If you think being riled by a blog is bad, I can imagine that many readers may have snobs within the family. An aunt of mine, until recently married to a pretty big shot in Singapore, made a Freudian slip during a karaoke session and declared her children a different "kettle of fish" from us inferior cousins. That's part of Singapore living, my mum tapped rubber for a living when she was 14 and now her sister has given birth to a different "kettle of fish". ( My mum had a big argument with me today over this article, I agreed to present the facts more accurately, she actually started tapping rubber at the age of 14 )

As an engineer, I want to focus on Elitism and what we can do about it, rather than parcel out blame on Singapore society, here's how I think we can react to this:

a) Understand that its inherent in human beings to strive towards superiority.

Striving for superiority is likely to be an evolutionary adaptation. Our ancestors had to look good to attract a mate. Males needed to hoard food and and hunt to attract females. Needless to say, we evolved to become a pretty competitive species on this Earth.

b) Do not dehumanise a group of people based on the actions of a few bad hats.

No matter what you face at work or at home, there will be good scholars and civil servants that work hard to sustain their families. We fail and lose out on a great friendship if we lump them along with the Wee Shu Mins in Singapore society. Give folks the benefit of the doubt and act only when your self-esteem comes under direct assault and don't heap scorn unnecessarily.

c) Build up your self-esteem in this harsh society.

The Singapore education system focuses less on self-esteem and more on skills excellence. No wonder graduates from an American-style of education are louder and more confident if only at first glance. With this realisation, we have to adopt the policy of setting small goals and succeeding in them to bolster our own self-confidence. We have to read widely and understand the weaknesses of our own education systems and supplement them. MIT has released their lectures to the world at large so there's no excuse for not being able to get a top flight education.

d) Find areas where you can excel in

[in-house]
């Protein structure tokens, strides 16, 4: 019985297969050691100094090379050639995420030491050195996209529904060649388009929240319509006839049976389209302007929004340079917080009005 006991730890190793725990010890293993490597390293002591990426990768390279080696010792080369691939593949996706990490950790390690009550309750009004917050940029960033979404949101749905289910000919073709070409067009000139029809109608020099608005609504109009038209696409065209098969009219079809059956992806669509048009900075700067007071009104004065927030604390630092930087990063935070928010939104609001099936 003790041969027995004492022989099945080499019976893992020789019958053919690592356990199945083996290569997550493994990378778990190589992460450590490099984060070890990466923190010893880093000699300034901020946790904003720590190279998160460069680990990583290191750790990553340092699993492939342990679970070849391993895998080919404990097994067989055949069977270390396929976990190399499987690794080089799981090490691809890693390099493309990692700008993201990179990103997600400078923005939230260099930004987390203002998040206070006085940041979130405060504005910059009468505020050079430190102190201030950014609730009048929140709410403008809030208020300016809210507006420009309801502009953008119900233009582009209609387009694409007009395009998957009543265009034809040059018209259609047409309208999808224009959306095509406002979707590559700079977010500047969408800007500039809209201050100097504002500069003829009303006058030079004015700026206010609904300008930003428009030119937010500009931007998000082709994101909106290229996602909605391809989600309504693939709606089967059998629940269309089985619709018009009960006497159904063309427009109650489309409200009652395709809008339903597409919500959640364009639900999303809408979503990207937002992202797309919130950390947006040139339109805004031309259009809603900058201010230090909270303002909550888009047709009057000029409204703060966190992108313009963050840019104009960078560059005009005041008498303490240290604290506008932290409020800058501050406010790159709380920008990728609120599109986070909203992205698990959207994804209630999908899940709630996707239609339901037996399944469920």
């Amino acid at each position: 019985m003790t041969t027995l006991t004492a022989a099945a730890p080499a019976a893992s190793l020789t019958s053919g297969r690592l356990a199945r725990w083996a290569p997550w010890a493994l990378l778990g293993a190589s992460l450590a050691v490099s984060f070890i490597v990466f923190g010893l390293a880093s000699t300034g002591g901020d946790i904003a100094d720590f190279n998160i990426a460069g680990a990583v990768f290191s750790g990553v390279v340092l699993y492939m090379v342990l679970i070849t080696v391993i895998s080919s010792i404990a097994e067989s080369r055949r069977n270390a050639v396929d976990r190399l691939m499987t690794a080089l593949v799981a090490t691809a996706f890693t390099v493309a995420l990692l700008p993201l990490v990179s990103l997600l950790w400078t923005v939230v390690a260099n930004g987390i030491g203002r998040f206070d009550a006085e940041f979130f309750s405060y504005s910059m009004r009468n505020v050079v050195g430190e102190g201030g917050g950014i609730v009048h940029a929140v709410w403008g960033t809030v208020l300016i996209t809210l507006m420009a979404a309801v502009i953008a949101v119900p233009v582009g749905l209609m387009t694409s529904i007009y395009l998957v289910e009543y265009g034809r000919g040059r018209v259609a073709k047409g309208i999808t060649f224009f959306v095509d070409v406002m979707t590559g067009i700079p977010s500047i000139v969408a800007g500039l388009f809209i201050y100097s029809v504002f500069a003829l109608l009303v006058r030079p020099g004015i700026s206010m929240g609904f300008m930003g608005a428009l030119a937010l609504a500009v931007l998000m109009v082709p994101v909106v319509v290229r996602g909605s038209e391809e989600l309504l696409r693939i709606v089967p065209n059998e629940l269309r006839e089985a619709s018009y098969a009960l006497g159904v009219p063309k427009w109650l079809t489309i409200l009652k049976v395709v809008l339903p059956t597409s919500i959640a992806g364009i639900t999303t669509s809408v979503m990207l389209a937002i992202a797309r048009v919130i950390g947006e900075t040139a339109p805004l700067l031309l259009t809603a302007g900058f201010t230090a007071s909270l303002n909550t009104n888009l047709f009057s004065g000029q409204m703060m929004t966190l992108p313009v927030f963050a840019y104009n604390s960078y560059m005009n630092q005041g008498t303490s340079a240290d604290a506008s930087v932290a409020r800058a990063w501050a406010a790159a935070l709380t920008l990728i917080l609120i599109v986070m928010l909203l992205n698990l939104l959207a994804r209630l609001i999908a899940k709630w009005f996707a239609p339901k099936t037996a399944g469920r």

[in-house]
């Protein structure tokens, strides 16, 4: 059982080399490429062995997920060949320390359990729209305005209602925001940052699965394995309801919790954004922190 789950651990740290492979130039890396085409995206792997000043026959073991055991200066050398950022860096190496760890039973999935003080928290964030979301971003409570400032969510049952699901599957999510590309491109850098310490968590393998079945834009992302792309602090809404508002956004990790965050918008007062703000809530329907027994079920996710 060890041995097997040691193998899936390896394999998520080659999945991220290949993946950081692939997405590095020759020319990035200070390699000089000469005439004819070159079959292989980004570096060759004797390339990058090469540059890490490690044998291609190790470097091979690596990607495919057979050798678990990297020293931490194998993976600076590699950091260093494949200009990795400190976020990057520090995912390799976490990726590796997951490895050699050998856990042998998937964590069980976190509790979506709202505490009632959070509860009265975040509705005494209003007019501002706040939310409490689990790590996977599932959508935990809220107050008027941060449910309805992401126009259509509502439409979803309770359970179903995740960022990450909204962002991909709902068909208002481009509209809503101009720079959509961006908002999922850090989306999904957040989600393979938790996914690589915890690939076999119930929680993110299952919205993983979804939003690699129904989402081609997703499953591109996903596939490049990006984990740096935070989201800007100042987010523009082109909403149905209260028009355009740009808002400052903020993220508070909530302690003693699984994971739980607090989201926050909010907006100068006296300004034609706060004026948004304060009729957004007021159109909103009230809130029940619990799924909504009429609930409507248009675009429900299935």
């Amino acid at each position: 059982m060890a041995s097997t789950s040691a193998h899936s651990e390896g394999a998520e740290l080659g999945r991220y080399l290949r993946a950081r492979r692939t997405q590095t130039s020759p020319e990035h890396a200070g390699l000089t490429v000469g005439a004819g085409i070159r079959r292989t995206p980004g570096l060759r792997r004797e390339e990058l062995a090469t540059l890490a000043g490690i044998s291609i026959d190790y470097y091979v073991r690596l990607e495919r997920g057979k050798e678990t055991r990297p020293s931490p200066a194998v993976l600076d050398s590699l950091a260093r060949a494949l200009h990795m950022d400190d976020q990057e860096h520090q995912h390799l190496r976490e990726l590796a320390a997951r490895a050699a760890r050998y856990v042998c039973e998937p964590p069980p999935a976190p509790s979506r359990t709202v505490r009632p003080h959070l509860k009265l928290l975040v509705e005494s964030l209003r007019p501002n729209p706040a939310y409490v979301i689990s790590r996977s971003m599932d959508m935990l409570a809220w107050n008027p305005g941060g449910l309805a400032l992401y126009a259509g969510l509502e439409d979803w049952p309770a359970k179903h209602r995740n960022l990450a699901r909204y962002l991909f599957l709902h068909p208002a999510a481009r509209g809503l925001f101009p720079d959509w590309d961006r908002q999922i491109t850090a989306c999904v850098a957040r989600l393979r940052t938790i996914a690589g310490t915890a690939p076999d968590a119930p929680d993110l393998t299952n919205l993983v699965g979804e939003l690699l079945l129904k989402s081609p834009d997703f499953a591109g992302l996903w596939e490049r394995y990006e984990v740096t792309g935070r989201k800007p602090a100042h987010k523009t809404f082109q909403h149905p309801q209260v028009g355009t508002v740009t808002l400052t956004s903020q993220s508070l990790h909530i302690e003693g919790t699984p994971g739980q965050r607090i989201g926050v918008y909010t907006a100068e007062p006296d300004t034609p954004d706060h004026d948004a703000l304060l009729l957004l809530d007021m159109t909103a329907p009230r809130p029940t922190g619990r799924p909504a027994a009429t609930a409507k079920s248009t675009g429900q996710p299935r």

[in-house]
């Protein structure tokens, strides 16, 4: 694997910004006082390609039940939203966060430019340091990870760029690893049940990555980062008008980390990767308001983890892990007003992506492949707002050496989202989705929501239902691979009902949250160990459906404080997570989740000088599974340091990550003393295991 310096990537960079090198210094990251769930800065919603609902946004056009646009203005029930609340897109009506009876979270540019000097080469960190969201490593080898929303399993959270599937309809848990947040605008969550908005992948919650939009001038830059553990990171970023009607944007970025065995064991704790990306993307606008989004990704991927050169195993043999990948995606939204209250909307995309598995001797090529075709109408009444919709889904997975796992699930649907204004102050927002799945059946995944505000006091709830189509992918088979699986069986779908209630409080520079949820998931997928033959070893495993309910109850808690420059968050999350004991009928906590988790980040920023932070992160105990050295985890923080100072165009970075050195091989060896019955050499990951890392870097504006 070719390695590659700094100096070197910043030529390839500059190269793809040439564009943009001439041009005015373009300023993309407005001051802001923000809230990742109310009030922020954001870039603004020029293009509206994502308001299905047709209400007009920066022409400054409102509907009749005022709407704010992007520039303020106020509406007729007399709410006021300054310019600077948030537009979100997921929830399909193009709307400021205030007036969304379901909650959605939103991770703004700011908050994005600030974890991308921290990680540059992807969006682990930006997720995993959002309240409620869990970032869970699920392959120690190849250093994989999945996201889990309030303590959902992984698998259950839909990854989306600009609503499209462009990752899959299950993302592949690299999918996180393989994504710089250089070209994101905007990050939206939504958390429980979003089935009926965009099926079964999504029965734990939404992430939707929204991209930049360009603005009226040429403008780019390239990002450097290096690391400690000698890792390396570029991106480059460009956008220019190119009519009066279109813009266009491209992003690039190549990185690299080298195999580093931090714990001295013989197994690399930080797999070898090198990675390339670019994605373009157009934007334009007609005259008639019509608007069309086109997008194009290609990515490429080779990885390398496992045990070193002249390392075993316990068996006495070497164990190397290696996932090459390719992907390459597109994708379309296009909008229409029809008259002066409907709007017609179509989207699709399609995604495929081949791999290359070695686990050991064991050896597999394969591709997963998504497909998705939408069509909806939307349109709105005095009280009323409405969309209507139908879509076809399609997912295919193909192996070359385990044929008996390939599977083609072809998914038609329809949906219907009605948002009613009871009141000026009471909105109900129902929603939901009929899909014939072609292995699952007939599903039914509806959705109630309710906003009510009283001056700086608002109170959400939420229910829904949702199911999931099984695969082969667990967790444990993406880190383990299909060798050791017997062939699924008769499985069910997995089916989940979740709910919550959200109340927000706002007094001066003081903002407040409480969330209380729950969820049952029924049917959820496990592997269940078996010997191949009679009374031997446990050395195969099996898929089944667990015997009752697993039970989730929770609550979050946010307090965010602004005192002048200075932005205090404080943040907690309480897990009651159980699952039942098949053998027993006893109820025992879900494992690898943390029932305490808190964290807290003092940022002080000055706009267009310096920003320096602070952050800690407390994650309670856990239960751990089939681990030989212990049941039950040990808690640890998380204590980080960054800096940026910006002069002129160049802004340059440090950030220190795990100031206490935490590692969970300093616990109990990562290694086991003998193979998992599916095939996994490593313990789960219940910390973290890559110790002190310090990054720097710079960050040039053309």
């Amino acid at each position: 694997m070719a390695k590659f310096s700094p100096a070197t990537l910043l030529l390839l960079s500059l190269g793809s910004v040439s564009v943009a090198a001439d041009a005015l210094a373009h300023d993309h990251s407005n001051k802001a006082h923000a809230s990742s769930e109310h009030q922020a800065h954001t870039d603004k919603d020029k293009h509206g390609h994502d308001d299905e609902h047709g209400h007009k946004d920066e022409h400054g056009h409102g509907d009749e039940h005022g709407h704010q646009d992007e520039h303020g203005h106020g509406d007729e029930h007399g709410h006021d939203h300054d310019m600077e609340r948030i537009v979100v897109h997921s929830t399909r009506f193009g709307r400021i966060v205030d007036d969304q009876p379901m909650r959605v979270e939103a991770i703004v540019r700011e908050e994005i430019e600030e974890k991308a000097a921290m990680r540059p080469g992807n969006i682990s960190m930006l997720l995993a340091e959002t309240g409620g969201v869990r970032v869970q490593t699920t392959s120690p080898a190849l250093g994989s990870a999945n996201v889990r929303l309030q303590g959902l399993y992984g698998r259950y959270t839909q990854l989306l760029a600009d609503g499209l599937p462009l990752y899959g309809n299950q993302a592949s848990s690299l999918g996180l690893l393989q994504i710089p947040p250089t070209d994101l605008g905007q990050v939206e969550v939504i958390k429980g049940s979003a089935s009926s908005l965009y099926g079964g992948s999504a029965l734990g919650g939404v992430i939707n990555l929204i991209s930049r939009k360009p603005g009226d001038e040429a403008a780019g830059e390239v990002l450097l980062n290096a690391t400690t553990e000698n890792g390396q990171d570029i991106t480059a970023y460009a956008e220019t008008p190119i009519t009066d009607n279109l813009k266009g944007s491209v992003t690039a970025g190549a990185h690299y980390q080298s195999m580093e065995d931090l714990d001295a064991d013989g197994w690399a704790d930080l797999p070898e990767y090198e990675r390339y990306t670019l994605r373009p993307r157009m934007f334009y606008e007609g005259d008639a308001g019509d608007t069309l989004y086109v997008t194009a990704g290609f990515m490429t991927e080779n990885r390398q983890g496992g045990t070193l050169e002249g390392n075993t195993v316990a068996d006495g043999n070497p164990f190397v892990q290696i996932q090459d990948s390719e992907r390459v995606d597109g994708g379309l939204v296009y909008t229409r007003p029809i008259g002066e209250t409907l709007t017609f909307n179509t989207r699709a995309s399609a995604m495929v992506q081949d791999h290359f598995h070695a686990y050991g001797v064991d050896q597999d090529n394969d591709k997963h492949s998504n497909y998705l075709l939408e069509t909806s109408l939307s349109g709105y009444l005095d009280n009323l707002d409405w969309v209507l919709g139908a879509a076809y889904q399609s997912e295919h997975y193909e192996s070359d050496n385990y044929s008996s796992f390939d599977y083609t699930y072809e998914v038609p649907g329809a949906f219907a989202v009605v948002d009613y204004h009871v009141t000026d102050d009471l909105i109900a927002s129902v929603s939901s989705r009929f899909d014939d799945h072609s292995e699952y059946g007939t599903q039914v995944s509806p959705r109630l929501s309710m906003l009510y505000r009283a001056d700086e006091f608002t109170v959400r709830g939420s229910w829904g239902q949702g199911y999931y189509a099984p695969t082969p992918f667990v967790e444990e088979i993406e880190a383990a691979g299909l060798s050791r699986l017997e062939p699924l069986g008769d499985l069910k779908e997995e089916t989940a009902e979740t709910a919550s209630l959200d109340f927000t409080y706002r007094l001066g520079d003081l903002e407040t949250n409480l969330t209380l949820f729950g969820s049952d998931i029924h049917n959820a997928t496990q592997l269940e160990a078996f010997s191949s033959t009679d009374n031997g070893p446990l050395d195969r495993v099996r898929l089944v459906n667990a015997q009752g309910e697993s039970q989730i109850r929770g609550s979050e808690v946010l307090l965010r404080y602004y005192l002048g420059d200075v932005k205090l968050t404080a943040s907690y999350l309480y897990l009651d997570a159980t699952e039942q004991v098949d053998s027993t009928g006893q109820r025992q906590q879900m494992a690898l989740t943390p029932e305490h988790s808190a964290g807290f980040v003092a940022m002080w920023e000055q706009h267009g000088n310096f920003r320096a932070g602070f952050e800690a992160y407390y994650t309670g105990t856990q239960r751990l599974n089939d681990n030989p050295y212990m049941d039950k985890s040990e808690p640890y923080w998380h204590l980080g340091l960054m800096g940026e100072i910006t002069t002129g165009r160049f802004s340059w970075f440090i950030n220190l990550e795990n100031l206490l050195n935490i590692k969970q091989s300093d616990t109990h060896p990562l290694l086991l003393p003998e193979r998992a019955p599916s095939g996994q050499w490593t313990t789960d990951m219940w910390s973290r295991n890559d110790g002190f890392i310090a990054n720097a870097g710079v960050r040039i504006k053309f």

You don't have to limit your success in academics just because the government chooses scholars based on this criteria. You can excel at building great relationships, spiritual attainment, superior craftsmanship or even by getting the best loot on World of Warcraft. The key is to enjoy the journey and when doing something you like, try to get into a state of Flow and be immersed in your work.

e) Seek financial independence

Okay, I'm a finance writer, what else can you expect? Financial independence is not a state of being wealthy, it simply means generating enough investment income to cover basic living expenses. When this state is achieved, you begin to make peace with your ambitions. You become more effective dealing with people because you strive to get your objectives met and not to simply cover your ass at work.

I'm sure many readers will be able to come up with better ideas on how we cope with elitism and the pain of dealing with the so-called Elites.

Do enlighten this small Frog graduate from NUS and share your ideas with all.

Monday, June 29, 2009

Word Cloud for Sowing the Seeds of Prosperity

Well here's what the word cloud for my third book looks like courtesy of the website.

Wordle: Sowing the Seeds of Prosperity

Friday, June 26, 2009

Cover Page of Sowing Your Seeds of Prosperity

After much thought about keeping the prices of my book affordable and lowering the break-even rate, I have attempted to give myself some lessons on cover design. Here are the results of weeks of back-breaking effort.